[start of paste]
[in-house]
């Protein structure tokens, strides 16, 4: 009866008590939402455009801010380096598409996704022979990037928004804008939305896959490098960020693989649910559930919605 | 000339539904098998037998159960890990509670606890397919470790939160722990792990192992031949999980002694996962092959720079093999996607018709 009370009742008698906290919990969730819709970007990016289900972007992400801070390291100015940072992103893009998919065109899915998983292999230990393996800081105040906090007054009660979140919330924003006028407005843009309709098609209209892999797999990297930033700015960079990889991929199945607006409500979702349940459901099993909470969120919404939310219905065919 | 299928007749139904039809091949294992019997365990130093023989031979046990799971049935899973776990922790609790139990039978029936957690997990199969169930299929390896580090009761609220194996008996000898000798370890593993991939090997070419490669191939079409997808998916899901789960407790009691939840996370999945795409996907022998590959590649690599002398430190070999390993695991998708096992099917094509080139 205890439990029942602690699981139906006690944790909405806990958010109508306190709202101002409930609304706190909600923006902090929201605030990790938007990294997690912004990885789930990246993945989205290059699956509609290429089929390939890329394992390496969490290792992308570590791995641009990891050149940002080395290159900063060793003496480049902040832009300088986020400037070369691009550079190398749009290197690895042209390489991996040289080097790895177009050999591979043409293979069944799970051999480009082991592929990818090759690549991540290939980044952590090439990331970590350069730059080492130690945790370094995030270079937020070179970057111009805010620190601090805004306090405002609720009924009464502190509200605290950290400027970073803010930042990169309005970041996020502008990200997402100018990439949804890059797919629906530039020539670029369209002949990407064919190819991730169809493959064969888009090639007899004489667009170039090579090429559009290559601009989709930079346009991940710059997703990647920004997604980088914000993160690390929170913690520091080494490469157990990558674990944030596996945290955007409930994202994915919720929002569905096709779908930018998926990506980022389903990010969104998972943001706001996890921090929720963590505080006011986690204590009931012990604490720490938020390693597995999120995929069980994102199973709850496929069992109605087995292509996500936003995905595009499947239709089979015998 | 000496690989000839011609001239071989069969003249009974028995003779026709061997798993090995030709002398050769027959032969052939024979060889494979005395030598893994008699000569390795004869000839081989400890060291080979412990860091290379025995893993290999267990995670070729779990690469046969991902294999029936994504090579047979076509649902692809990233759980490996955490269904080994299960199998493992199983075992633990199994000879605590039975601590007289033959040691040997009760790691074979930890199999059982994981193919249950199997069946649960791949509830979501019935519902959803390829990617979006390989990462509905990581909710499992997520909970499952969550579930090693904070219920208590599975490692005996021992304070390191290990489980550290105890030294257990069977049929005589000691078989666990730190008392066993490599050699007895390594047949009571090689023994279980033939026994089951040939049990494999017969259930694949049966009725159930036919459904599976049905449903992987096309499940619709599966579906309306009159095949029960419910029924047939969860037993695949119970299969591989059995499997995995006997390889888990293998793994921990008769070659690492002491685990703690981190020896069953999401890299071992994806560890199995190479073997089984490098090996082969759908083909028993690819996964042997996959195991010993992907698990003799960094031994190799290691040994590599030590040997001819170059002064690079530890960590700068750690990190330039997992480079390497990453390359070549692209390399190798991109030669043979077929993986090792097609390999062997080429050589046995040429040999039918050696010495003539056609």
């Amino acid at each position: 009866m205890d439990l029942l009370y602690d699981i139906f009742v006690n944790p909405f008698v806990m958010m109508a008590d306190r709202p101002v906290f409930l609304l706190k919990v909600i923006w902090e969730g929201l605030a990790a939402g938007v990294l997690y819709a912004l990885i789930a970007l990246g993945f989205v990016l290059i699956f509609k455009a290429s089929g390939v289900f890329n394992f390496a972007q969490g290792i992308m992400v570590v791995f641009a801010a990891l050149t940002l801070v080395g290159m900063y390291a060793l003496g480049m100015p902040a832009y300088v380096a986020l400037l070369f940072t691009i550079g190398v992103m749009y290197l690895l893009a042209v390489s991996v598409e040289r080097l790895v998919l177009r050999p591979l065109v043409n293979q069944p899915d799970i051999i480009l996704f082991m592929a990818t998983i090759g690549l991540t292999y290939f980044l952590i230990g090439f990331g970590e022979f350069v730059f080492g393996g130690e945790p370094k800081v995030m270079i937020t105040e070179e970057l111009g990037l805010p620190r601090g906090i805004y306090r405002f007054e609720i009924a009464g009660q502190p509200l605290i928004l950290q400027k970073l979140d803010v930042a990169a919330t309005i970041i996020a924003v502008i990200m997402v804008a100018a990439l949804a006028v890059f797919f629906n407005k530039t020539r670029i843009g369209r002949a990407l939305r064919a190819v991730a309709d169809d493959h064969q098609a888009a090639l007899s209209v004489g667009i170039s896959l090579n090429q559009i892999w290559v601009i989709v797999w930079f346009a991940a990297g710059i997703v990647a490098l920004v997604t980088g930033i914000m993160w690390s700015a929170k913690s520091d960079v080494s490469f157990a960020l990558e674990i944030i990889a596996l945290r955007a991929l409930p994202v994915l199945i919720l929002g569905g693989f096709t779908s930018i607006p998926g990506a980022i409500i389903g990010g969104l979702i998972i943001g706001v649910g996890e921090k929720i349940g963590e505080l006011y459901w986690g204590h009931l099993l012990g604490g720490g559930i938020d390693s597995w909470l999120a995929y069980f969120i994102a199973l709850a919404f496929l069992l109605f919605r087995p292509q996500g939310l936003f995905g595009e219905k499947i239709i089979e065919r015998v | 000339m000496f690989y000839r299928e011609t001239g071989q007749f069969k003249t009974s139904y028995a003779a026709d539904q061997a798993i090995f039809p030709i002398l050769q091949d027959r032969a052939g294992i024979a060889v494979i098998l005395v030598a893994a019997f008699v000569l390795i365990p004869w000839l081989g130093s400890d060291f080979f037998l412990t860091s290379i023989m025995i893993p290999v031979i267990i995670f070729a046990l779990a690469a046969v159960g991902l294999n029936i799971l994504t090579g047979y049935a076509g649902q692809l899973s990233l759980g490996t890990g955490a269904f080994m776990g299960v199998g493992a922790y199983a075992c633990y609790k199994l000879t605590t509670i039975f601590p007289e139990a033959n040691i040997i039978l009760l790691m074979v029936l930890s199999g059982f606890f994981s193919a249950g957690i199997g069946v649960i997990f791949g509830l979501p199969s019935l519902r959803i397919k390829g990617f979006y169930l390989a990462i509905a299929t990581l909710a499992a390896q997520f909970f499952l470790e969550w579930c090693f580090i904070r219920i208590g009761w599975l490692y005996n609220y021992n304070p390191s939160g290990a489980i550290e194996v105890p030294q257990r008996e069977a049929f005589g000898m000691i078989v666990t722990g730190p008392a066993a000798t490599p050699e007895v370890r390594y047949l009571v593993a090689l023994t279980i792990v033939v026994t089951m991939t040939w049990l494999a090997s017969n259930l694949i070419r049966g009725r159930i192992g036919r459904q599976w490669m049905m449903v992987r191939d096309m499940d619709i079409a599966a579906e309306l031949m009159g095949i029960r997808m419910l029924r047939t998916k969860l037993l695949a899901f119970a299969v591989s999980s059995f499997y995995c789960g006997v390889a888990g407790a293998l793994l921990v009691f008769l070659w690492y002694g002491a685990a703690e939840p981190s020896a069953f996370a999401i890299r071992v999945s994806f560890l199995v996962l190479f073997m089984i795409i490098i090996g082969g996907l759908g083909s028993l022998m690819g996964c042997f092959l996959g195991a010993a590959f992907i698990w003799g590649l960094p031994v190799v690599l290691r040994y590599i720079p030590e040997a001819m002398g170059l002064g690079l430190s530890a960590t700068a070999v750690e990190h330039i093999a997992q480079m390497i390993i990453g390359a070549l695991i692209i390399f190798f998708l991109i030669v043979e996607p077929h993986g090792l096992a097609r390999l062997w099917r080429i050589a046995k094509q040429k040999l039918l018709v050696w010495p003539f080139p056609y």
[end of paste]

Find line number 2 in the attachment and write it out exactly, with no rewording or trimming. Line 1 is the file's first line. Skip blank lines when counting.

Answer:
């Protein structure tokens, strides 16, 4: 009866008590939402455009801010380096598409996704022979990037928004804008939305896959490098960020693989649910559930919605 | 000339539904098998037998159960890990509670606890397919470790939160722990792990192992031949999980002694996962092959720079093999996607018709 009370009742008698906290919990969730819709970007990016289900972007992400801070390291100015940072992103893009998919065109899915998983292999230990393996800081105040906090007054009660979140919330924003006028407005843009309709098609209209892999797999990297930033700015960079990889991929199945607006409500979702349940459901099993909470969120919404939310219905065919 | 299928007749139904039809091949294992019997365990130093023989031979046990799971049935899973776990922790609790139990039978029936957690997990199969169930299929390896580090009761609220194996008996000898000798370890593993991939090997070419490669191939079409997808998916899901789960407790009691939840996370999945795409996907022998590959590649690599002398430190070999390993695991998708096992099917094509080139 205890439990029942602690699981139906006690944790909405806990958010109508306190709202101002409930609304706190909600923006902090929201605030990790938007990294997690912004990885789930990246993945989205290059699956509609290429089929390939890329394992390496969490290792992308570590791995641009990891050149940002080395290159900063060793003496480049902040832009300088986020400037070369691009550079190398749009290197690895042209390489991996040289080097790895177009050999591979043409293979069944799970051999480009082991592929990818090759690549991540290939980044952590090439990331970590350069730059080492130690945790370094995030270079937020070179970057111009805010620190601090805004306090405002609720009924009464502190509200605290950290400027970073803010930042990169309005970041996020502008990200997402100018990439949804890059797919629906530039020539670029369209002949990407064919190819991730169809493959064969888009090639007899004489667009170039090579090429559009290559601009989709930079346009991940710059997703990647920004997604980088914000993160690390929170913690520091080494490469157990990558674990944030596996945290955007409930994202994915919720929002569905096709779908930018998926990506980022389903990010969104998972943001706001996890921090929720963590505080006011986690204590009931012990604490720490938020390693597995999120995929069980994102199973709850496929069992109605087995292509996500936003995905595009499947239709089979015998 | 000496690989000839011609001239071989069969003249009974028995003779026709061997798993090995030709002398050769027959032969052939024979060889494979005395030598893994008699000569390795004869000839081989400890060291080979412990860091290379025995893993290999267990995670070729779990690469046969991902294999029936994504090579047979076509649902692809990233759980490996955490269904080994299960199998493992199983075992633990199994000879605590039975601590007289033959040691040997009760790691074979930890199999059982994981193919249950199997069946649960791949509830979501019935519902959803390829990617979006390989990462509905990581909710499992997520909970499952969550579930090693904070219920208590599975490692005996021992304070390191290990489980550290105890030294257990069977049929005589000691078989666990730190008392066993490599050699007895390594047949009571090689023994279980033939026994089951040939049990494999017969259930694949049966009725159930036919459904599976049905449903992987096309499940619709599966579906309306009159095949029960419910029924047939969860037993695949119970299969591989059995499997995995006997390889888990293998793994921990008769070659690492002491685990703690981190020896069953999401890299071992994806560890199995190479073997089984490098090996082969759908083909028993690819996964042997996959195991010993992907698990003799960094031994190799290691040994590599030590040997001819170059002064690079530890960590700068750690990190330039997992480079390497990453390359070549692209390399190798991109030669043979077929993986090792097609390999062997080429050589046995040429040999039918050696010495003539056609």